• Figure 4. The ViewDock interface lists docked molecules; clicking on a line displays just the corresponding molecule and shows its information in the lower part of the panel. Ribose monophosphate is shown docked to H-Ras (121p48). Carbon atoms are light gray, oxygen atoms are red, nitrogen atoms are blue, and phosphorus atoms are cyan. Hydrogens are not shown. Potential hydrogen bonds are indicated with yellow lines.
    Figure 4. The ViewDock interface lists docked molecules; clicking on a line displays just the corresponding molecule and shows its information in the lower part of the panel. Ribose monophosphate is shown docked to H-Ras (121p48). Carbon atoms are light gray, oxygen atoms are red, nitrogen atoms are blue, and phosphorus atoms are cyan. Hydrogens are not shown. Potential hydrogen bonds are indicated with yellow lines.
  • Figure 5. Density map for rice dwarf virus P8 capsid protein shown as a mesh (left). The map was obtained by electron cryo-microscopy and has 6.8-Å resolution.49 Computationally identified alpha helices are shown as cylinders50 and the connecting turns have been hand traced using Chimera’s Volume Path Tracer. On the right is a crystal structure of the distantly related bluetongue virus capsid protein (1bvp51).
    Figure 5. Density map for rice dwarf virus P8 capsid protein shown as a mesh (left). The map was obtained by electron cryo-microscopy and has 6.8-Å resolution.49 Computationally identified alpha helices are shown as cylinders50 and the connecting turns have been hand traced using Chimera’s Volume Path Tracer. On the right is a crystal structure of the distantly related bluetongue virus capsid protein (1bvp51).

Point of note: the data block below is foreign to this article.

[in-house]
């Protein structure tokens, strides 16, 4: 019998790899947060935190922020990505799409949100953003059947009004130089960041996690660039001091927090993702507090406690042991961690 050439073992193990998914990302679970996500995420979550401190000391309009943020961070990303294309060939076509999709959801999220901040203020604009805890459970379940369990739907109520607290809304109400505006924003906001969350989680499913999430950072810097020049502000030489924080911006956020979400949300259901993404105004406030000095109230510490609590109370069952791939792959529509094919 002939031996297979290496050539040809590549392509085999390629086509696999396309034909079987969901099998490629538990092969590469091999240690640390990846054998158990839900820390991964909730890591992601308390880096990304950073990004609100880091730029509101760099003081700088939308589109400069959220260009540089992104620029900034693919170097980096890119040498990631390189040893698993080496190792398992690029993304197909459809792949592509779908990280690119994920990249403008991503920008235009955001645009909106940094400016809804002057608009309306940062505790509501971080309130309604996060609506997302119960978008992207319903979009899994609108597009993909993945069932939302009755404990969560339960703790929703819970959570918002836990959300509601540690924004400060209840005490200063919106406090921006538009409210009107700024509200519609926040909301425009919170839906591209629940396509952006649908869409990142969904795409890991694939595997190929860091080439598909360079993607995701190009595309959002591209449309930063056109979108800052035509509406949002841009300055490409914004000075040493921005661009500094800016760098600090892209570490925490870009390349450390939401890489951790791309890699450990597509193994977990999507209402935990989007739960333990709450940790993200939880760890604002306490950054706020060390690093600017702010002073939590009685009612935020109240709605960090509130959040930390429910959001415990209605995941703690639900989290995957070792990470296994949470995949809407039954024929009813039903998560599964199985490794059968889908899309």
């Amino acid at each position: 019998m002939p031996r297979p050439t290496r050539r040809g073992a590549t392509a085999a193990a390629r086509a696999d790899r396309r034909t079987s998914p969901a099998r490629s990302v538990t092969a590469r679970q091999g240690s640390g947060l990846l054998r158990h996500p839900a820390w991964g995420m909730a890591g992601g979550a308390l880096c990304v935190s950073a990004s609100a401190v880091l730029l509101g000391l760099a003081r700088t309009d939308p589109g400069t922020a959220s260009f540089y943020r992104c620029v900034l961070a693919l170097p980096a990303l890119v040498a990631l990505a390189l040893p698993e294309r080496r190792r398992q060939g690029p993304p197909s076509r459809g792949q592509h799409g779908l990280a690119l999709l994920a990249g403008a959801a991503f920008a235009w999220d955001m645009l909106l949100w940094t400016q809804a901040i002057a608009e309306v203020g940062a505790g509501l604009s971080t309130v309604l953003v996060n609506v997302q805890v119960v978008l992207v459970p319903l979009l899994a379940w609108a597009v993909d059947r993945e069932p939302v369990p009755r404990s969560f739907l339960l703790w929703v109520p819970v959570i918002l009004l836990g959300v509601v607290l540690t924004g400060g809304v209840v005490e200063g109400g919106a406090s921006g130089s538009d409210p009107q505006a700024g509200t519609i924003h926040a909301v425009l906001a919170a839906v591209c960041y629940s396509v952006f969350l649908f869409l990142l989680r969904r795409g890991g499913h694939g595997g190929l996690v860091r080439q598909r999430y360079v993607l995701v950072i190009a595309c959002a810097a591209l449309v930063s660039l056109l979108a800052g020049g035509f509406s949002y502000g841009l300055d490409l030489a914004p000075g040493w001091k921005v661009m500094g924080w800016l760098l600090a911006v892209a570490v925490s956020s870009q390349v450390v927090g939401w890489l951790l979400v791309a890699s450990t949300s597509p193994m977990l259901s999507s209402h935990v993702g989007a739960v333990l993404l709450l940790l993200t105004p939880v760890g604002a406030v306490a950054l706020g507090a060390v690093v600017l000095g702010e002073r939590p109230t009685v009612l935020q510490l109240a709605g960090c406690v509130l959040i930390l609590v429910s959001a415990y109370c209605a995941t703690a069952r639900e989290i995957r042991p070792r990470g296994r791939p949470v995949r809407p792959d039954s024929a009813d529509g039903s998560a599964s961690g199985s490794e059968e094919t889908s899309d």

• Figure 6. Fluorescently labeled Drosophila chromosome imaged by wide-field deconvolution microscopy (M. Lowenstein and J. Sedat, UCSF, unpublished data). Three fluorophores were used to label specific segments of chromosome 2L. Two homologous copies of the chromosome are shown. The cyan isosurface is the nuclear envelope. The individual fluorescent spots have been marked with the Volume Path Tracer extension and paths connecting the markers are shown as smooth tubes. Traced structures from many cells can be clustered to study structural patterns of chromosome organization in the nucleus.
    Figure 6. Fluorescently labeled Drosophila chromosome imaged by wide-field deconvolution microscopy (M. Lowenstein and J. Sedat, UCSF, unpublished data). Three fluorophores were used to label specific segments of chromosome 2L. Two homologous copies of the chromosome are shown. The cyan isosurface is the nuclear envelope. The individual fluorescent spots have been marked with the Volume Path Tracer extension and paths connecting the markers are shown as smooth tubes. Traced structures from many cells can be clustered to study structural patterns of chromosome organization in the nucleus.
Topics: Unix (50%), OS X (50%)

28,452 Citations


Open accessJournal ArticleDOI: 10.1016/S0092-8674(00)81683-9
Douglas Hanahan1, Robert A. Weinberg2Institutions (2)
07 Jan 2000-Cell
Abstract: We wish to thank Terry Schoop of Biomed Arts Associates, San Francisco, for preparation of the figures, Cori Bargmann and Zena Werb for insightful comments on the manuscript, and Normita Santore for editorial assistance. In addition, we are indebted to Joe Harford and Richard Klausner, who allowed us to adapt and expand their depiction of the cell signaling network, and we appreciate suggestions on signaling pathways from Randy Watnick, Brian Elenbas, Bill Lundberg, Dave Morgan, and Henry Bourne. R. A. W. is a Ludwig Foundation and American Cancer Society Professor of Biology. His work has been supported by the Department of the Army and the National Institutes of Health. D. H. acknowledges the support and encouragement of the National Cancer Institute. Editorial policy has rendered the citations illustrative but not comprehensive.

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26,950 Citations


Journal ArticleDOI: 10.1016/0006-2952(61)90145-9